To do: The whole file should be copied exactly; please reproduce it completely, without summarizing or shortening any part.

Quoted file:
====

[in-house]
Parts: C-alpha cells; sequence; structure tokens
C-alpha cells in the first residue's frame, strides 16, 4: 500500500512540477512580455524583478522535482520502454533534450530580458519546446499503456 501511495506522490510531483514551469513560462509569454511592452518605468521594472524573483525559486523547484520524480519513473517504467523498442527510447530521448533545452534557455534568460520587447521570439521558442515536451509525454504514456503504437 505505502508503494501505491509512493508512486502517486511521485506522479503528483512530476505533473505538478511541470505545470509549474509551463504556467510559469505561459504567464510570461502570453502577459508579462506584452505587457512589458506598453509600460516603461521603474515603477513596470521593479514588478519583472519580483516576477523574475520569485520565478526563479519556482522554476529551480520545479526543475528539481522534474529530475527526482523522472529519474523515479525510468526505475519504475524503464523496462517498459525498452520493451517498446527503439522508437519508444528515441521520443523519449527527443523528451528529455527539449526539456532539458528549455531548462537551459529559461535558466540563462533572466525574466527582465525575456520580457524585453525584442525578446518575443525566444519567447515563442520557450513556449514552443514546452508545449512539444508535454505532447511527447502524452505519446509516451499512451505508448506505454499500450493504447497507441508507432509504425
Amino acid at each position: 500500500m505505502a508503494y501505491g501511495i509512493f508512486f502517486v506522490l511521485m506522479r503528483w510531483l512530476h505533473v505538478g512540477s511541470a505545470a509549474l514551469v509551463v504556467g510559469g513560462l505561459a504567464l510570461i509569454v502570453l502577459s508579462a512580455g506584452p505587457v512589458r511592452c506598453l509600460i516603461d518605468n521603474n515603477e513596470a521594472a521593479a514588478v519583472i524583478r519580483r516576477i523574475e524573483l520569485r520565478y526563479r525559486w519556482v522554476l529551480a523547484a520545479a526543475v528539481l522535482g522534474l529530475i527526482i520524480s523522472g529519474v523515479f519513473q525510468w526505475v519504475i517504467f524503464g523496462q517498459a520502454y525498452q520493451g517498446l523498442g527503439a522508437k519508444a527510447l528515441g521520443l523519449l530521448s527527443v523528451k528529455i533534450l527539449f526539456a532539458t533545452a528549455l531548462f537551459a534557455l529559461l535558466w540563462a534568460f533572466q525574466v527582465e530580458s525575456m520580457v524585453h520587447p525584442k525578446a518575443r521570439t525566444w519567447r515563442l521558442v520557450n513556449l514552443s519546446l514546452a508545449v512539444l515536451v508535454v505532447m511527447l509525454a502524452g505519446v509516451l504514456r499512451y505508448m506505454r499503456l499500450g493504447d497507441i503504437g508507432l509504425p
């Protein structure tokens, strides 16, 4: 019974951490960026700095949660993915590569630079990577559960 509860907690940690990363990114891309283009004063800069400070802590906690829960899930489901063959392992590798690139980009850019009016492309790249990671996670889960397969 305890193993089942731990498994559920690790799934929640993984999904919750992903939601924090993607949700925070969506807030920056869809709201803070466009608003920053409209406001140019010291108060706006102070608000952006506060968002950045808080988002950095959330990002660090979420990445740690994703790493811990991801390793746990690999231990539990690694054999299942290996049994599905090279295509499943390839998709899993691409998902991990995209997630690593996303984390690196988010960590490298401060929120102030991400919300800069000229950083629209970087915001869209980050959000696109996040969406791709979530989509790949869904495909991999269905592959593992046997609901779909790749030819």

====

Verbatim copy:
[in-house]
Parts: C-alpha cells; sequence; structure tokens
C-alpha cells in the first residue's frame, strides 16, 4: 500500500512540477512580455524583478522535482520502454533534450530580458519546446499503456 501511495506522490510531483514551469513560462509569454511592452518605468521594472524573483525559486523547484520524480519513473517504467523498442527510447530521448533545452534557455534568460520587447521570439521558442515536451509525454504514456503504437 505505502508503494501505491509512493508512486502517486511521485506522479503528483512530476505533473505538478511541470505545470509549474509551463504556467510559469505561459504567464510570461502570453502577459508579462506584452505587457512589458506598453509600460516603461521603474515603477513596470521593479514588478519583472519580483516576477523574475520569485520565478526563479519556482522554476529551480520545479526543475528539481522534474529530475527526482523522472529519474523515479525510468526505475519504475524503464523496462517498459525498452520493451517498446527503439522508437519508444528515441521520443523519449527527443523528451528529455527539449526539456532539458528549455531548462537551459529559461535558466540563462533572466525574466527582465525575456520580457524585453525584442525578446518575443525566444519567447515563442520557450513556449514552443514546452508545449512539444508535454505532447511527447502524452505519446509516451499512451505508448506505454499500450493504447497507441508507432509504425
Amino acid at each position: 500500500m505505502a508503494y501505491g501511495i509512493f508512486f502517486v506522490l511521485m506522479r503528483w510531483l512530476h505533473v505538478g512540477s511541470a505545470a509549474l514551469v509551463v504556467g510559469g513560462l505561459a504567464l510570461i509569454v502570453l502577459s508579462a512580455g506584452p505587457v512589458r511592452c506598453l509600460i516603461d518605468n521603474n515603477e513596470a521594472a521593479a514588478v519583472i524583478r519580483r516576477i523574475e524573483l520569485r520565478y526563479r525559486w519556482v522554476l529551480a523547484a520545479a526543475v528539481l522535482g522534474l529530475i527526482i520524480s523522472g529519474v523515479f519513473q525510468w526505475v519504475i517504467f524503464g523496462q517498459a520502454y525498452q520493451g517498446l523498442g527503439a522508437k519508444a527510447l528515441g521520443l523519449l530521448s527527443v523528451k528529455i533534450l527539449f526539456a532539458t533545452a528549455l531548462f537551459a534557455l529559461l535558466w540563462a534568460f533572466q525574466v527582465e530580458s525575456m520580457v524585453h520587447p525584442k525578446a518575443r521570439t525566444w519567447r515563442l521558442v520557450n513556449l514552443s519546446l514546452a508545449v512539444l515536451v508535454v505532447m511527447l509525454a502524452g505519446v509516451l504514456r499512451y505508448m506505454r499503456l499500450g493504447d497507441i503504437g508507432l509504425p
């Protein structure tokens, strides 16, 4: 019974951490960026700095949660993915590569630079990577559960 509860907690940690990363990114891309283009004063800069400070802590906690829960899930489901063959392992590798690139980009850019009016492309790249990671996670889960397969 305890193993089942731990498994559920690790799934929640993984999904919750992903939601924090993607949700925070969506807030920056869809709201803070466009608003920053409209406001140019010291108060706006102070608000952006506060968002950045808080988002950095959330990002660090979420990445740690994703790493811990991801390793746990690999231990539990690694054999299942290996049994599905090279295509499943390839998709899993691409998902991990995209997630690593996303984390690196988010960590490298401060929120102030991400919300800069000229950083629209970087915001869209980050959000696109996040969406791709979530989509790949869904495909991999269905592959593992046997609901779909790749030819």